Sustainable Studies

I spent this morning in an exam for my Urban Sustainability course that’s been chugging along in the background this term. It comes under the lecture branch in our course called “Humanities” which is effectively the catch-all for anything that isn’t construction or design. Past iterations of the lecture series have covered Manchester’s history, academic theories on observation and some talk of the value of senses in architecture. This term the subject has been on sustainable development and its various forms in planning, construction, building use and design and it’s been a very interesting set of lectures. It’s also been given extra depth through the inclusion of guest lecturers, most of which have been published and their articles placed on the reading list. Over all it’s been great to have an area of study that’s focused on academic problems and the theory of a subject rather than the continual grind of deadlines and work over thought.

My problem comes when considering it’s placement in our time studying architecture. We have had assignments set around designing environmentally sound buildings since first year and we’ve been encouraged to sling PVs on roofs and bioswales around our buildings with only a vague theoretical knowledge of what we’re trying to accomplish. This lecture series has made it clear that not only is there environmental protection to ensure but also social equity and economic growth to encourage. To say “build a carbon-neutral sports centre” speaks only of a close-minded approach to how we should be tackling the problem of sustainability and I think it’s wrong to teach someone how a photovoltaic works before making the point that our development as a culture does not revolve solely around sustainable energies but rather around a holistic approach, creating societies that are responcible but also designed to prescibe better social practices. Enabling more prudent environmental behaviour in people is about more than ensuring that their bulbs are low-energy but rather about making more cycle sheds, creating a more diverse built environment and thinking of a city in terms of how sustainable the transport system, not what the most interesting buildings are.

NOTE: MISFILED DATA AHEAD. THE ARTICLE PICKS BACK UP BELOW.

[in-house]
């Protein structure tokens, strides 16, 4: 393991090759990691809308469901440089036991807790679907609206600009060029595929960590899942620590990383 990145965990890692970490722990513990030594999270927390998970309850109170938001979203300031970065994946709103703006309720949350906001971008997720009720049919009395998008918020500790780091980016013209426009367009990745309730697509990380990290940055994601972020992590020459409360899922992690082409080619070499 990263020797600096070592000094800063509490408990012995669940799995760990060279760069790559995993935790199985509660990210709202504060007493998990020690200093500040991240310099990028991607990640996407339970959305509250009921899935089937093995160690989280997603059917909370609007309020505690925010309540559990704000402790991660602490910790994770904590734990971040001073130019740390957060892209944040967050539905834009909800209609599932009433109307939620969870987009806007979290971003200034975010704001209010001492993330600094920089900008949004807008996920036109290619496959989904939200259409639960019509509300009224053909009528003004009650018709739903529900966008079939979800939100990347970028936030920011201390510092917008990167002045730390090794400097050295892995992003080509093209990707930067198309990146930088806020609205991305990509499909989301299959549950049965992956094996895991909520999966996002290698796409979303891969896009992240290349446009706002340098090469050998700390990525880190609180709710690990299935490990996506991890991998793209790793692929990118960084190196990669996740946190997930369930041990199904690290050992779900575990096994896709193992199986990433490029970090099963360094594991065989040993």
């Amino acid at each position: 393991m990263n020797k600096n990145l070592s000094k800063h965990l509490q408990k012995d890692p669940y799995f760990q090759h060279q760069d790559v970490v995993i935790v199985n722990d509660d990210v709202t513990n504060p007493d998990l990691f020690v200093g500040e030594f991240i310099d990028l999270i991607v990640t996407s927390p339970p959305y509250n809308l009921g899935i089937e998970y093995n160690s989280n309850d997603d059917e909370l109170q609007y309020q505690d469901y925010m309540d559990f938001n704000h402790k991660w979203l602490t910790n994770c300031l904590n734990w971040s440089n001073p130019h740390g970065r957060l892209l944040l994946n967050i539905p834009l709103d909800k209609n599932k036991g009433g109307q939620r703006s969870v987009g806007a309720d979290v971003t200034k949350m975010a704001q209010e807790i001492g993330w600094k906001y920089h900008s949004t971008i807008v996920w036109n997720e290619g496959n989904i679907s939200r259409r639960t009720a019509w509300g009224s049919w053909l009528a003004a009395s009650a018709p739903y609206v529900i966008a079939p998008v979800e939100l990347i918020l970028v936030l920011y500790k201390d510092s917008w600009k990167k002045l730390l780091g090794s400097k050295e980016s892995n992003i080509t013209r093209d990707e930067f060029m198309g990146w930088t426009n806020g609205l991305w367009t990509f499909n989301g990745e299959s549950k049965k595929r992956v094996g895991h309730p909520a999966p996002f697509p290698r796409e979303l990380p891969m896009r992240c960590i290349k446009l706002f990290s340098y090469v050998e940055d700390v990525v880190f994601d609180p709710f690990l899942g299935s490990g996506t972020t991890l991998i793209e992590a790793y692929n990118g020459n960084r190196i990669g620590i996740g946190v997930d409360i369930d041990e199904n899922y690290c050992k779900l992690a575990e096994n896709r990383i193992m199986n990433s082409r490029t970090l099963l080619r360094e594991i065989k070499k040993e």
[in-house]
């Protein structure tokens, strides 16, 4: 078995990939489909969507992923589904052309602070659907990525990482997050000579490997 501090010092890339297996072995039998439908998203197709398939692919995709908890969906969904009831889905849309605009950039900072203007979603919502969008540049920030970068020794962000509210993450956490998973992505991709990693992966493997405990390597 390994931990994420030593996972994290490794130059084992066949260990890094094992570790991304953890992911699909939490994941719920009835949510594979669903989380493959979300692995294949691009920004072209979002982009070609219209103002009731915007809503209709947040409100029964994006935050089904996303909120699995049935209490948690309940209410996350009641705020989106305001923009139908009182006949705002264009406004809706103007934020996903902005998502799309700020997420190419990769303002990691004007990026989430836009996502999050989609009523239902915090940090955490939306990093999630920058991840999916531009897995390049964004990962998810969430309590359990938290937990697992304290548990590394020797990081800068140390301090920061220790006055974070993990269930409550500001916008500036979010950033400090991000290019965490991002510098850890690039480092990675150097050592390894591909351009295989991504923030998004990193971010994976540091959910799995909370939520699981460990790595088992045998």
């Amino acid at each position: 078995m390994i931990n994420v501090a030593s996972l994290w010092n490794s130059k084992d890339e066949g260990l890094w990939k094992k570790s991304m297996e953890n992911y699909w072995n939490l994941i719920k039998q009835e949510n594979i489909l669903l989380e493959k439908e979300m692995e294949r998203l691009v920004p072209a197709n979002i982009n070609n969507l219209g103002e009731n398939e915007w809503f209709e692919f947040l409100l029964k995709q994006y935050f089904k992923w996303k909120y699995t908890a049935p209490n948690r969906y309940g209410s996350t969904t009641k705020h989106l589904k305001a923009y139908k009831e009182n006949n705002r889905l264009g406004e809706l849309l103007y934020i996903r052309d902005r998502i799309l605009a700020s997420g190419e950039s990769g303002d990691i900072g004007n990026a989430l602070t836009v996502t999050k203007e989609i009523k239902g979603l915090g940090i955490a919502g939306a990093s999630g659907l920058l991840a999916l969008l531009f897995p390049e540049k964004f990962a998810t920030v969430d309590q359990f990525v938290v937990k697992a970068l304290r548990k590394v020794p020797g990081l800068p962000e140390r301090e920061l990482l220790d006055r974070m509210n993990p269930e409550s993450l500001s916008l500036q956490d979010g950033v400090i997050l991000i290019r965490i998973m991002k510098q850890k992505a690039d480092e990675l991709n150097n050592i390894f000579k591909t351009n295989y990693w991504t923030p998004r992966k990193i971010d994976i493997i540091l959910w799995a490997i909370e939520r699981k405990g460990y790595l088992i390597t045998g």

I just feel that to learn about how something works from a technical level before understanding the whole picture is gung-ho and irresponsible as we, as architects, are extremely culpable for society’s behaviour. This is not just a science, it’s about understanding people and how our futures could evolve.

(below are some readings from the course which I found particularly interesting)

Sustainable Urban Forms – Jabareen 2006

Experts and their approaches – Brand 2007

Hasselt – a Case Study – Brand 2008

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